The Pogg: Building the union
Published 9th May 2018
ThePogg manager Duncan Garvie explains why it’s time to bring affiliates together to protect their interests against the whims of powerful operators and questionable practices
iGB Affiliate: Why did you decide to take this initiative?
Duncan Garvie: Recently Dave Sawyer from OnlineCasinoReviewer.com (OCR) looked to challenge Affiliate Edge in the courts when it retroactively added a minimum activity quota. Unfortunately the court ruled that it was not the appropriate body to manage the issue owing to an arbitration clause in the contract. The claim was stayed so we don’t have a court’s view on the legality of these changes. One of the consequences of OCR’s case being stayed was that the site was confronted with a sizeable legal bill.
An initiative was put together by Casinomeister and ThePogg to try to raise funds to help OCR meet these costs without having to do anything drastic. Both sites chipped in with financial contributions, then we put the call out to all affiliates to help OCR in its time of need.
I was absolutely floored by the response. Within 24 hours all the remaining funds had been covered by other affiliates angry with Affiliate Edge, which wanted to show its support for an affiliate that chose to take a stand. We could easily have raised four times the target and had to turn down many affiliates that were keen to contribute. The fact that so many were willing to open their own wallets in this way shows a real desire for change. Affiliates are tired of programs offering them a deal, accepting their traffic, then changing the deal. If this were a B2C rather than B2B transaction, this type of change would be considered to be false advertising. It is no more morally sound in this arrangement.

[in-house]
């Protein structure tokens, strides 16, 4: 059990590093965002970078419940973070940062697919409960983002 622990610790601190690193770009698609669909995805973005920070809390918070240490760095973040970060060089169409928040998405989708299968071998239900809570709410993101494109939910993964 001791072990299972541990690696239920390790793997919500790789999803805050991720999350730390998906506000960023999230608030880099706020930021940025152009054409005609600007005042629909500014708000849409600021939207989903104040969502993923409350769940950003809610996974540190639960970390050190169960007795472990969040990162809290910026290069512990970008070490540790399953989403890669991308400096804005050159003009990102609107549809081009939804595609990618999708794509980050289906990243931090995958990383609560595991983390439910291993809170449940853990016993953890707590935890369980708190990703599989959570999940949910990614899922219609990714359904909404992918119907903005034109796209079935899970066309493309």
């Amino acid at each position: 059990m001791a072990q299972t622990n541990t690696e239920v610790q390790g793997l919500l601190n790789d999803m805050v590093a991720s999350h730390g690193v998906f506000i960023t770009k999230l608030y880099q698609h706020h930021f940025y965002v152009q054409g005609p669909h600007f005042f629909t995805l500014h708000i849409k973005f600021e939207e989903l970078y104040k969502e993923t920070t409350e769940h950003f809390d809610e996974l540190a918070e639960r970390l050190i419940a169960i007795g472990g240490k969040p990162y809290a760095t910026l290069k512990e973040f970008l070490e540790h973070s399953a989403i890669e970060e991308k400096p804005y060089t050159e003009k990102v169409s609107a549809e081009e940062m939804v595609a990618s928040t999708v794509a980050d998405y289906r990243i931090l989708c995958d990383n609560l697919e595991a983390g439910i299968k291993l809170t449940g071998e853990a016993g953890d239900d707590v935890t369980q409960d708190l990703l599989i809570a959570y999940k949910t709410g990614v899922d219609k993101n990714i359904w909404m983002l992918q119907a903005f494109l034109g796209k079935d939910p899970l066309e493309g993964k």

How does the affiliate union intend to tackle issues and broker solutions with operators?
There will be two tiers of membership – first tier and upper tier. The first tier is for those affiliates that are agreeing to co-operate in co-ordinated press releases where programs make arbitrary changes to contracts simply to short-change their partners. The second tier is for those affiliates that are agreeing to jointly fund legal action against programs that make these types of unilateral changes.
Any member of the union can table an issue for the union to consider. A brief of the issue will then be prepared and distributed to all members. The membership will then be asked to vote on whether they support the affiliate or not, with a majority of 55% being required to take any action. In the majority of cases, where support for the affiliate is agreed, the union will look to prepare a press release detailing the union’s position on the actions of the program. This press release will then be distributed to all the members that supported the action to provide a template for articles they will publish on their own site. A link structure would then be agreed between the participating members to ensure that all participating sites help each other rank for relevant search terms. Members that voted against the action will not be expected to make any post.